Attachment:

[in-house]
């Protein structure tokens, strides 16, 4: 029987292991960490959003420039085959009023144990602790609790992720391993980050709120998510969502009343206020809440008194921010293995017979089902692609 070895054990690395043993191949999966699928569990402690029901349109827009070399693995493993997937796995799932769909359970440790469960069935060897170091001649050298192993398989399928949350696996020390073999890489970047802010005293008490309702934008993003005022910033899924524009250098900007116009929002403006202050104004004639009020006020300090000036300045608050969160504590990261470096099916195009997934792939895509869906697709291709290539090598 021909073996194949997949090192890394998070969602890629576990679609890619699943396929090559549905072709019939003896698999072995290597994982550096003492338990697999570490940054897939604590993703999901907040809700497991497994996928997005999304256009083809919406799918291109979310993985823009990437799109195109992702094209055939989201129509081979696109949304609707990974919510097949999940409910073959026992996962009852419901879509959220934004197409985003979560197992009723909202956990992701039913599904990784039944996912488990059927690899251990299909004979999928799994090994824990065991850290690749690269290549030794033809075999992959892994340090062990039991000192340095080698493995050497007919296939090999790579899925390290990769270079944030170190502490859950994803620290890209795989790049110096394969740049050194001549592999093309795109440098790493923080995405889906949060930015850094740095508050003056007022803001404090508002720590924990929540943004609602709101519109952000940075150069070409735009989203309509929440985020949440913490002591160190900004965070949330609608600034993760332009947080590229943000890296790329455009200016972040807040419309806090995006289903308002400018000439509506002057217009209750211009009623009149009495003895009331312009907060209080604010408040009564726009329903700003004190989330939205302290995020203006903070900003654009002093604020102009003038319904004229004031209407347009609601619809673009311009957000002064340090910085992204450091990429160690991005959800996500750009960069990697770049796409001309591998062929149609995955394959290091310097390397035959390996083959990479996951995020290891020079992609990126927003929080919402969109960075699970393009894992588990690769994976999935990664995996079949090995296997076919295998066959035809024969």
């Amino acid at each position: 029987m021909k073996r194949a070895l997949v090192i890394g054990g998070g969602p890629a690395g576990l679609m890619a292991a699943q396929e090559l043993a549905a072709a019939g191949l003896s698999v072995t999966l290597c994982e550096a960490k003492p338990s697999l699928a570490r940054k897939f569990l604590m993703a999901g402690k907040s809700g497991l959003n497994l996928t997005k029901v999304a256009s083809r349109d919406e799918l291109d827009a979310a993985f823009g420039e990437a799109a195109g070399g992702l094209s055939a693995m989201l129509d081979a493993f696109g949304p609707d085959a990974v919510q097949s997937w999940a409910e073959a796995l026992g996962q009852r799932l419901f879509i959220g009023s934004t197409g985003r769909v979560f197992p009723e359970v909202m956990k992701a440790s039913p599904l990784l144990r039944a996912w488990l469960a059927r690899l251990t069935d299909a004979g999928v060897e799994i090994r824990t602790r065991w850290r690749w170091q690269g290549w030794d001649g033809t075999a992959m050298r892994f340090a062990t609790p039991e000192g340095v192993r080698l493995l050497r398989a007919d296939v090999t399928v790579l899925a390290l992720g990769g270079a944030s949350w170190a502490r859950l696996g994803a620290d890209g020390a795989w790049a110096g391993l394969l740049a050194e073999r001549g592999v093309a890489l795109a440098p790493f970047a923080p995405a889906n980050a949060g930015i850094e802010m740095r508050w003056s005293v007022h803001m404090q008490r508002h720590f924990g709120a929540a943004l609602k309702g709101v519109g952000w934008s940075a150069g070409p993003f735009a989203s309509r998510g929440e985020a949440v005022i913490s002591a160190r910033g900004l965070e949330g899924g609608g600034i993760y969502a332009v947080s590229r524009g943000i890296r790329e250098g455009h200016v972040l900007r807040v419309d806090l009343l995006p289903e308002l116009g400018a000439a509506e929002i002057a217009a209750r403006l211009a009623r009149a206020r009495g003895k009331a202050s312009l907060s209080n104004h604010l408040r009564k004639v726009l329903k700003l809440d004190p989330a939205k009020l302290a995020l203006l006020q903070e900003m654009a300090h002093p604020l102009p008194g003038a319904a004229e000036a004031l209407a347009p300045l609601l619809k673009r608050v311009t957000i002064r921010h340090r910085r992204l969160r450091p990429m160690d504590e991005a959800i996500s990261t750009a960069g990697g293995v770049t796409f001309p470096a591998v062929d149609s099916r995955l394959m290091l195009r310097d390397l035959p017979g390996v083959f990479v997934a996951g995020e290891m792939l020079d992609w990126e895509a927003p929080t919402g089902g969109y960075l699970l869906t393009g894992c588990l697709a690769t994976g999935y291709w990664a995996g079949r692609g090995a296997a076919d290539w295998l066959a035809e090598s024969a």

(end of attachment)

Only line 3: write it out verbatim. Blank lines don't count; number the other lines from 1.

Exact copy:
């Amino acid at each position: 029987m021909k073996r194949a070895l997949v090192i890394g054990g998070g969602p890629a690395g576990l679609m890619a292991a699943q396929e090559l043993a549905a072709a019939g191949l003896s698999v072995t999966l290597c994982e550096a960490k003492p338990s697999l699928a570490r940054k897939f569990l604590m993703a999901g402690k907040s809700g497991l959003n497994l996928t997005k029901v999304a256009s083809r349109d919406e799918l291109d827009a979310a993985f823009g420039e990437a799109a195109g070399g992702l094209s055939a693995m989201l129509d081979a493993f696109g949304p609707d085959a990974v919510q097949s997937w999940a409910e073959a796995l026992g996962q009852r799932l419901f879509i959220g009023s934004t197409g985003r769909v979560f197992p009723e359970v909202m956990k992701a440790s039913p599904l990784l144990r039944a996912w488990l469960a059927r690899l251990t069935d299909a004979g999928v060897e799994i090994r824990t602790r065991w850290r690749w170091q690269g290549w030794d001649g033809t075999a992959m050298r892994f340090a062990t609790p039991e000192g340095v192993r080698l493995l050497r398989a007919d296939v090999t399928v790579l899925a390290l992720g990769g270079a944030s949350w170190a502490r859950l696996g994803a620290d890209g020390a795989w790049a110096g391993l394969l740049a050194e073999r001549g592999v093309a890489l795109a440098p790493f970047a923080p995405a889906n980050a949060g930015i850094e802010m740095r508050w003056s005293v007022h803001m404090q008490r508002h720590f924990g709120a929540a943004l609602k309702g709101v519109g952000w934008s940075a150069g070409p993003f735009a989203s309509r998510g929440e985020a949440v005022i913490s002591a160190r910033g900004l965070e949330g899924g609608g600034i993760y969502a332009v947080s590229r524009g943000i890296r790329e250098g455009h200016v972040l900007r807040v419309d806090l009343l995006p289903e308002l116009g400018a000439a509506e929002i002057a217009a209750r403006l211009a009623r009149a206020r009495g003895k009331a202050s312009l907060s209080n104004h604010l408040r009564k004639v726009l329903k700003l809440d004190p989330a939205k009020l302290a995020l203006l006020q903070e900003m654009a300090h002093p604020l102009p008194g003038a319904a004229e000036a004031l209407a347009p300045l609601l619809k673009r608050v311009t957000i002064r921010h340090r910085r992204l969160r450091p990429m160690d504590e991005a959800i996500s990261t750009a960069g990697g293995v770049t796409f001309p470096a591998v062929d149609s099916r995955l394959m290091l195009r310097d390397l035959p017979g390996v083959f990479v997934a996951g995020e290891m792939l020079d992609w990126e895509a927003p929080t919402g089902g969109y960075l699970l869906t393009g894992c588990l697709a690769t994976g999935y291709w990664a995996g079949r692609g090995a296997a076919d290539w295998l066959a035809e090598s024969a």